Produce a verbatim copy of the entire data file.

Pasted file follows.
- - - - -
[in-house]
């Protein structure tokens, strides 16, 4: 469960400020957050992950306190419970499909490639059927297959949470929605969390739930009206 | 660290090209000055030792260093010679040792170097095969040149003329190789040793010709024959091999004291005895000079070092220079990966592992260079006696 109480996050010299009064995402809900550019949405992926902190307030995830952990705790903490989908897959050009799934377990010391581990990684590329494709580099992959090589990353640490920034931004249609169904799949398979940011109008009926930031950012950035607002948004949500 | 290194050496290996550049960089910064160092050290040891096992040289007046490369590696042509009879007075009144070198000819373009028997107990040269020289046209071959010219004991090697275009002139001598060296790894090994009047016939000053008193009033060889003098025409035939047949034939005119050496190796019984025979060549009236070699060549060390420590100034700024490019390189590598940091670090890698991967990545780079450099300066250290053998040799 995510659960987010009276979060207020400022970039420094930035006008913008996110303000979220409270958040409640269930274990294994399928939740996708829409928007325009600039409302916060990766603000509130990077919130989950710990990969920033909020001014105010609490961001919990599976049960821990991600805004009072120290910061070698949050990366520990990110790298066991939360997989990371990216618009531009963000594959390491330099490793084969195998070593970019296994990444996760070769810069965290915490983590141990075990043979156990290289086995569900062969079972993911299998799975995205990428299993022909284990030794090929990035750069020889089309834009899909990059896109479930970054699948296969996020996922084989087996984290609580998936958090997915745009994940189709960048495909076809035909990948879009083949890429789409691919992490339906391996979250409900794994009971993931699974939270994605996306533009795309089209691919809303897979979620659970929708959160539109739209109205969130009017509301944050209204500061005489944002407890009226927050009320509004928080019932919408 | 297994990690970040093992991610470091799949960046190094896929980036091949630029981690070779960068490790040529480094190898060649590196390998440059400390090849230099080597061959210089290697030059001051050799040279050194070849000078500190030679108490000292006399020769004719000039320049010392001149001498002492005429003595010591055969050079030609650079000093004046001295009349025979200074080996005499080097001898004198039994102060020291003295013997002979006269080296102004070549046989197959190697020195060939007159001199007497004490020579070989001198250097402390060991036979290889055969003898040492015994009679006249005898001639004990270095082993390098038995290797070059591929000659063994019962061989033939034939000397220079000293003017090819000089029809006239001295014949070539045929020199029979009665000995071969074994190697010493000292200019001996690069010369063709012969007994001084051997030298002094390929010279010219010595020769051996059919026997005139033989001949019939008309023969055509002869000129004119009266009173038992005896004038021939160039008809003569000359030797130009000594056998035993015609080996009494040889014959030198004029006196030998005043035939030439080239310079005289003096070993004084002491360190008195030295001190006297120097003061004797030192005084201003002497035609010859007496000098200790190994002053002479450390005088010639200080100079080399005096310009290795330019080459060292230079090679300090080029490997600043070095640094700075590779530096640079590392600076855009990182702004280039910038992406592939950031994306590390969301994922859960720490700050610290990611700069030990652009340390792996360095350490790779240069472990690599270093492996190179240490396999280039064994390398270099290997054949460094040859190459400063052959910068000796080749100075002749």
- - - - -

[in-house]
């Protein structure tokens, strides 16, 4: 469960400020957050992950306190419970499909490639059927297959949470929605969390739930009206 | 660290090209000055030792260093010679040792170097095969040149003329190789040793010709024959091999004291005895000079070092220079990966592992260079006696 109480996050010299009064995402809900550019949405992926902190307030995830952990705790903490989908897959050009799934377990010391581990990684590329494709580099992959090589990353640490920034931004249609169904799949398979940011109008009926930031950012950035607002948004949500 | 290194050496290996550049960089910064160092050290040891096992040289007046490369590696042509009879007075009144070198000819373009028997107990040269020289046209071959010219004991090697275009002139001598060296790894090994009047016939000053008193009033060889003098025409035939047949034939005119050496190796019984025979060549009236070699060549060390420590100034700024490019390189590598940091670090890698991967990545780079450099300066250290053998040799 995510659960987010009276979060207020400022970039420094930035006008913008996110303000979220409270958040409640269930274990294994399928939740996708829409928007325009600039409302916060990766603000509130990077919130989950710990990969920033909020001014105010609490961001919990599976049960821990991600805004009072120290910061070698949050990366520990990110790298066991939360997989990371990216618009531009963000594959390491330099490793084969195998070593970019296994990444996760070769810069965290915490983590141990075990043979156990290289086995569900062969079972993911299998799975995205990428299993022909284990030794090929990035750069020889089309834009899909990059896109479930970054699948296969996020996922084989087996984290609580998936958090997915745009994940189709960048495909076809035909990948879009083949890429789409691919992490339906391996979250409900794994009971993931699974939270994605996306533009795309089209691919809303897979979620659970929708959160539109739209109205969130009017509301944050209204500061005489944002407890009226927050009320509004928080019932919408 | 297994990690970040093992991610470091799949960046190094896929980036091949630029981690070779960068490790040529480094190898060649590196390998440059400390090849230099080597061959210089290697030059001051050799040279050194070849000078500190030679108490000292006399020769004719000039320049010392001149001498002492005429003595010591055969050079030609650079000093004046001295009349025979200074080996005499080097001898004198039994102060020291003295013997002979006269080296102004070549046989197959190697020195060939007159001199007497004490020579070989001198250097402390060991036979290889055969003898040492015994009679006249005898001639004990270095082993390098038995290797070059591929000659063994019962061989033939034939000397220079000293003017090819000089029809006239001295014949070539045929020199029979009665000995071969074994190697010493000292200019001996690069010369063709012969007994001084051997030298002094390929010279010219010595020769051996059919026997005139033989001949019939008309023969055509002869000129004119009266009173038992005896004038021939160039008809003569000359030797130009000594056998035993015609080996009494040889014959030198004029006196030998005043035939030439080239310079005289003096070993004084002491360190008195030295001190006297120097003061004797030192005084201003002497035609010859007496000098200790190994002053002479450390005088010639200080100079080399005096310009290795330019080459060292230079090679300090080029490997600043070095640094700075590779530096640079590392600076855009990182702004280039910038992406592939950031994306590390969301994922859960720490700050610290990611700069030990652009340390792996360095350490790779240069472990690599270093492996190179240490396999280039064994390398270099290997054949460094040859190459400063052959910068000796080749100075002749």